from Unfortunately, during such public health and community crisis misleading information society and media can spread rapidly among different populations causing high levels of stress and concerns which can lead to some sort of stigmatization and discrimination (Torales J, et al. 2020). Implementation of mass quarantine will only add to the sense of losing control and being trapped, resulting from the indications of the severity of the situation and the probability that it is liable to worsen although the WHO had provided guidance and advice for people of all levels during the COVID-19 pandemic (Chatterjee K and Chauchan VS 2020).

Psychological distress is often applied to the undifferentiated symptoms ranging from general symptoms like depression and anxiety symptoms to personality traits, disabilities, functional and behavioral problems. Psychological distress is assessed using different scales that are either self-administered or administered by a clinician or a research interviewer.

Literature has demonstrated the various effects of the COVID-19 pandemic on the mental and psychological health of population generally, health workers, and people in isolation. For example, a descriptive cross sectional study was done in Wuhan, China aimed to explore the prevalence and factors linked to anxiety and depression in hospitalized patients with COVID-19, showed that, of 144 participants, 34.72% and 28.47% patients had symptoms of anxiety or depression, respectively. And that less social support was correlated with more anxious and depressive symptoms among patients with COVID- 34.72% and 28.47% patients had symptoms of anxiety or depression, respectively, and recommended that it`s important to have nation wide strategic planning to implement psychological first aid during this pandemic.19.

The current care systems and their approaches in dealing with the global crisis have not been well prepared yet in the field of mental health and the delivery of mental health services (Lake J and Turner MS 2017). crisis and disasters have a strong negative impact on psychological health, such as stress, depression and in some lead to suicide; one of the most common causes of preventable death. Mental illness is the pandemic of the 21st century and will be the next major global health challenge that faces humanity.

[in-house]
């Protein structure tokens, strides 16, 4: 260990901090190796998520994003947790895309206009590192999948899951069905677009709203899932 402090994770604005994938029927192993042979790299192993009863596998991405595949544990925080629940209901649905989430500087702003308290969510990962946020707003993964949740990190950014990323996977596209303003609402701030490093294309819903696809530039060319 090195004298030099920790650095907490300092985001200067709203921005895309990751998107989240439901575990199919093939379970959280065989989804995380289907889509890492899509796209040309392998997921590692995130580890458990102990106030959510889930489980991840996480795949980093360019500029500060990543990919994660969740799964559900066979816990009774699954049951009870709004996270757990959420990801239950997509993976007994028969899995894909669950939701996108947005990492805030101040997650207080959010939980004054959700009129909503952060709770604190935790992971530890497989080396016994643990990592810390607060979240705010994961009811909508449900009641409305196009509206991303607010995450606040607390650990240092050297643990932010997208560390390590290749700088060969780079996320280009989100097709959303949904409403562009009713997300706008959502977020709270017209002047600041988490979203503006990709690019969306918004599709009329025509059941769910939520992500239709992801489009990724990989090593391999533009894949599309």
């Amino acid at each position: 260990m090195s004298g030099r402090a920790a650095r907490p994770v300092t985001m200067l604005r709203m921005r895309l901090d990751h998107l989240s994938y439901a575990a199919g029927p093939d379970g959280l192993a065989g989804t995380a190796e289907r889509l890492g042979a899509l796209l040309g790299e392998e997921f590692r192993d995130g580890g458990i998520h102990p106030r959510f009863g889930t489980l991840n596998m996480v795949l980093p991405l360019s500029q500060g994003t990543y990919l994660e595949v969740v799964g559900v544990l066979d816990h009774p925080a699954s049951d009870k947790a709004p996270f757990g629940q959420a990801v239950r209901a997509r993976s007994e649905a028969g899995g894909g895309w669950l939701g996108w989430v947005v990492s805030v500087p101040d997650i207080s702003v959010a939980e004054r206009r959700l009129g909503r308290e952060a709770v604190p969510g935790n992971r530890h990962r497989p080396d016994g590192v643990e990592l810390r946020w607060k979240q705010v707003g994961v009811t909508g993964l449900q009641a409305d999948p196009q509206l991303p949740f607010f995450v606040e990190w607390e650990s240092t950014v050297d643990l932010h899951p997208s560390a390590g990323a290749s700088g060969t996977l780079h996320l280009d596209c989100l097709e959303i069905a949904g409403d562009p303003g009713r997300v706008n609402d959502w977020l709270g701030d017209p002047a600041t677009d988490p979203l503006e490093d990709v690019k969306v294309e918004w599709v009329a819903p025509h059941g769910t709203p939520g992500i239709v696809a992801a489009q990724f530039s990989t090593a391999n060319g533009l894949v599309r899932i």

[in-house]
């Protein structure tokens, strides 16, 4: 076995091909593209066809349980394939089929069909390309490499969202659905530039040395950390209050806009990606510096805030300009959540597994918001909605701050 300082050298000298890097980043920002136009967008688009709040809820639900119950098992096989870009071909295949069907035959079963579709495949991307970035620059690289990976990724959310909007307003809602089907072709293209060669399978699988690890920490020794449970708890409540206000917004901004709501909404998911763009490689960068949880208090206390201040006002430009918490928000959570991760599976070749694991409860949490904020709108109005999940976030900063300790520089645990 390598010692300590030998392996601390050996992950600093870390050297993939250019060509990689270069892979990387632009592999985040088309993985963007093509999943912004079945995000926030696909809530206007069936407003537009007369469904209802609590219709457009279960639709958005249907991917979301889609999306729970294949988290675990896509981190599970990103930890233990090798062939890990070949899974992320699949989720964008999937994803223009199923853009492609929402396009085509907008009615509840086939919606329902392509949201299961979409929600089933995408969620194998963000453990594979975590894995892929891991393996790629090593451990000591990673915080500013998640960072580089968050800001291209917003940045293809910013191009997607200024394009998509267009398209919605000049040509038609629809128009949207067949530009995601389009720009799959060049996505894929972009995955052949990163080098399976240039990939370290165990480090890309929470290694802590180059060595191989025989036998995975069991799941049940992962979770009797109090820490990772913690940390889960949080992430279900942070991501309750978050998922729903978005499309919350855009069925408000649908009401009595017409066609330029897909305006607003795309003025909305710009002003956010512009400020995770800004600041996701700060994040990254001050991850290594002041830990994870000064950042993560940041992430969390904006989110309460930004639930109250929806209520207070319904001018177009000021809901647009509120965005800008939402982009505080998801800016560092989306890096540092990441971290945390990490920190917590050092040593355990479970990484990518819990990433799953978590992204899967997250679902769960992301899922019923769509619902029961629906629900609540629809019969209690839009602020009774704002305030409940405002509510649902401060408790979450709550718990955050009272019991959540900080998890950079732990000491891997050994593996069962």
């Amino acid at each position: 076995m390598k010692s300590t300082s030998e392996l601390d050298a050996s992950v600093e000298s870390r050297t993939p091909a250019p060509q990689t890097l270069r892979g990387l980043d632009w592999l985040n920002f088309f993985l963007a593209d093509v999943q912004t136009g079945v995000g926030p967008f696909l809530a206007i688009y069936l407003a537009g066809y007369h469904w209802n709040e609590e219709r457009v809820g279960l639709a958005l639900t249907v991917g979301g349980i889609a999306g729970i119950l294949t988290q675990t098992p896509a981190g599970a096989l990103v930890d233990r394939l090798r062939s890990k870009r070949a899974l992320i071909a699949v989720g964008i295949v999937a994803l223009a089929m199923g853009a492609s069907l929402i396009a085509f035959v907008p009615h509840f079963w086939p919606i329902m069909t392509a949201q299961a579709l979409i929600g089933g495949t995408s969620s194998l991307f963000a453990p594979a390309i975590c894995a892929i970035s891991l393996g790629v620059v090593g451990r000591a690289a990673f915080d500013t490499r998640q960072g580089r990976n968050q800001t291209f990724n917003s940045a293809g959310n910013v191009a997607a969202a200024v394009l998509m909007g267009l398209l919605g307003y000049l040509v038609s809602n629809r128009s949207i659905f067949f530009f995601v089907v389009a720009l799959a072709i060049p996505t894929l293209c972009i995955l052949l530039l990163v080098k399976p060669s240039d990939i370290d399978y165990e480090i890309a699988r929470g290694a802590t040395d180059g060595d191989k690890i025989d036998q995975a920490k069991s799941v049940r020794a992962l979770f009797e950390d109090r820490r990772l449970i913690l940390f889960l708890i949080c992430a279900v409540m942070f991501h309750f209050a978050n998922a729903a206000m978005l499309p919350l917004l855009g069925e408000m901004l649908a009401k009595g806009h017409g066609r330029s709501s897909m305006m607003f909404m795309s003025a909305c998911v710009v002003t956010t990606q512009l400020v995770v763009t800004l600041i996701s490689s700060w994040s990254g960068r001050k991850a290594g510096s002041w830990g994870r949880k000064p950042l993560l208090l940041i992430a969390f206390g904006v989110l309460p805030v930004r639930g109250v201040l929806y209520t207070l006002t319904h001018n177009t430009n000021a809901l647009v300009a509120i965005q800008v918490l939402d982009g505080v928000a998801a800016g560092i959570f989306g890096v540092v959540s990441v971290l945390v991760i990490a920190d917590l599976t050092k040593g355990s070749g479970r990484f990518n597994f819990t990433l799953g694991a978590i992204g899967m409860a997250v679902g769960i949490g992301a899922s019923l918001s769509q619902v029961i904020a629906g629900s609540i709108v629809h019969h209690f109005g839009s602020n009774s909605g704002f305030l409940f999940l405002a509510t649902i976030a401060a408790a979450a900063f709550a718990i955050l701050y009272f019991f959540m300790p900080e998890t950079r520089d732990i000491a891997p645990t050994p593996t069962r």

According to the WHO mental health atlas 2011-2017, only 36% of the people in low income countries have mental legislation which suggests there is a need to improve mental health and reinforce mental health Systems, especially in low income countries, therefore communities should be educated about mental health as well as patients and their families, doctors must be well trained to provide services and governments should incorporate mental health (Ali S and Agyapong V 2016). Ensuring the sustainable delivery of mental health services depends on many factors including but not limited to, community participation and awareness, political factors, government planning, and leadership.

The Covid-19 pandemic threatens overall health care as well as the provision of health services. Health care providers, therefore, have an essential and sensitive role in monitoring needs and providing psychosocial support to their patients. Collaboration is needed between healthcare providers, governments, and public health activists to deal with pandemics (Brian Z and Weintraub JA 2020).

Literature has been dominated by results from high and middle income countries; hence there is a huge need for such a research to reflect on the psychosocial impact of COVID-19 quarantine on the Sudanese population.

Problem statement

COVID-19 pandemic has various effects on the psychological and mental health of general population, patients in isolation centers and health workers. Many studies have been conducted in different countries to reflect the psychological distress that emerged among the population because of this pandemic, so governments and organizations can pay attention to these effects. for example, researches from China, Iran and other countries revealed the impact of this pandemic on peoples` mental health, of 144 participants,